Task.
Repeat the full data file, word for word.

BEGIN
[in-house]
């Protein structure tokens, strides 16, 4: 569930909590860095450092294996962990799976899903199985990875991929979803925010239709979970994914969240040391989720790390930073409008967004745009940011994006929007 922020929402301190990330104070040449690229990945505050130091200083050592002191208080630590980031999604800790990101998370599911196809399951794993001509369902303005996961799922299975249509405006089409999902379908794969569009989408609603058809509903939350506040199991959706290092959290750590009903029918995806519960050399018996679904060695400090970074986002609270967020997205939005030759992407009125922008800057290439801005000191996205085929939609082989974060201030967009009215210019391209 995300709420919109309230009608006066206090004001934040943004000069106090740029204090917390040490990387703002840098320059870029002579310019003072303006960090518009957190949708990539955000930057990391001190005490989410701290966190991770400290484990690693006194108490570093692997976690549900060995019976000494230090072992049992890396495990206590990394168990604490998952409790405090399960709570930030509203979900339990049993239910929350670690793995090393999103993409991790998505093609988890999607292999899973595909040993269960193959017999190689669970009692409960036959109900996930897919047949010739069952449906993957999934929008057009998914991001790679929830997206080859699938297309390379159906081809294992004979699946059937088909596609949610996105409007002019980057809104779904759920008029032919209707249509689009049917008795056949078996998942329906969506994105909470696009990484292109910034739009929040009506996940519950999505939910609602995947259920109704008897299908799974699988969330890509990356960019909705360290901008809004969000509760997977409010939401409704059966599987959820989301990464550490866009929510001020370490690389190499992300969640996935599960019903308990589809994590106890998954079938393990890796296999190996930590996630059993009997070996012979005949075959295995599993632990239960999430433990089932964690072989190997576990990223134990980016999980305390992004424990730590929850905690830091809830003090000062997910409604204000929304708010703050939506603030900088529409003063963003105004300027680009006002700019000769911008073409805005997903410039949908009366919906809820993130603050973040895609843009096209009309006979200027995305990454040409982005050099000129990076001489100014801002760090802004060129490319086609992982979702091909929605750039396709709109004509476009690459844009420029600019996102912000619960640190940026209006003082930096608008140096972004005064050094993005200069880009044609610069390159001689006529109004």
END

[in-house]
């Protein structure tokens, strides 16, 4: 569930909590860095450092294996962990799976899903199985990875991929979803925010239709979970994914969240040391989720790390930073409008967004745009940011994006929007 922020929402301190990330104070040449690229990945505050130091200083050592002191208080630590980031999604800790990101998370599911196809399951794993001509369902303005996961799922299975249509405006089409999902379908794969569009989408609603058809509903939350506040199991959706290092959290750590009903029918995806519960050399018996679904060695400090970074986002609270967020997205939005030759992407009125922008800057290439801005000191996205085929939609082989974060201030967009009215210019391209 995300709420919109309230009608006066206090004001934040943004000069106090740029204090917390040490990387703002840098320059870029002579310019003072303006960090518009957190949708990539955000930057990391001190005490989410701290966190991770400290484990690693006194108490570093692997976690549900060995019976000494230090072992049992890396495990206590990394168990604490998952409790405090399960709570930030509203979900339990049993239910929350670690793995090393999103993409991790998505093609988890999607292999899973595909040993269960193959017999190689669970009692409960036959109900996930897919047949010739069952449906993957999934929008057009998914991001790679929830997206080859699938297309390379159906081809294992004979699946059937088909596609949610996105409007002019980057809104779904759920008029032919209707249509689009049917008795056949078996998942329906969506994105909470696009990484292109910034739009929040009506996940519950999505939910609602995947259920109704008897299908799974699988969330890509990356960019909705360290901008809004969000509760997977409010939401409704059966599987959820989301990464550490866009929510001020370490690389190499992300969640996935599960019903308990589809994590106890998954079938393990890796296999190996930590996630059993009997070996012979005949075959295995599993632990239960999430433990089932964690072989190997576990990223134990980016999980305390992004424990730590929850905690830091809830003090000062997910409604204000929304708010703050939506603030900088529409003063963003105004300027680009006002700019000769911008073409805005997903410039949908009366919906809820993130603050973040895609843009096209009309006979200027995305990454040409982005050099000129990076001489100014801002760090802004060129490319086609992982979702091909929605750039396709709109004509476009690459844009420029600019996102912000619960640190940026209006003082930096608008140096972004005064050094993005200069880009044609610069390159001689006529109004």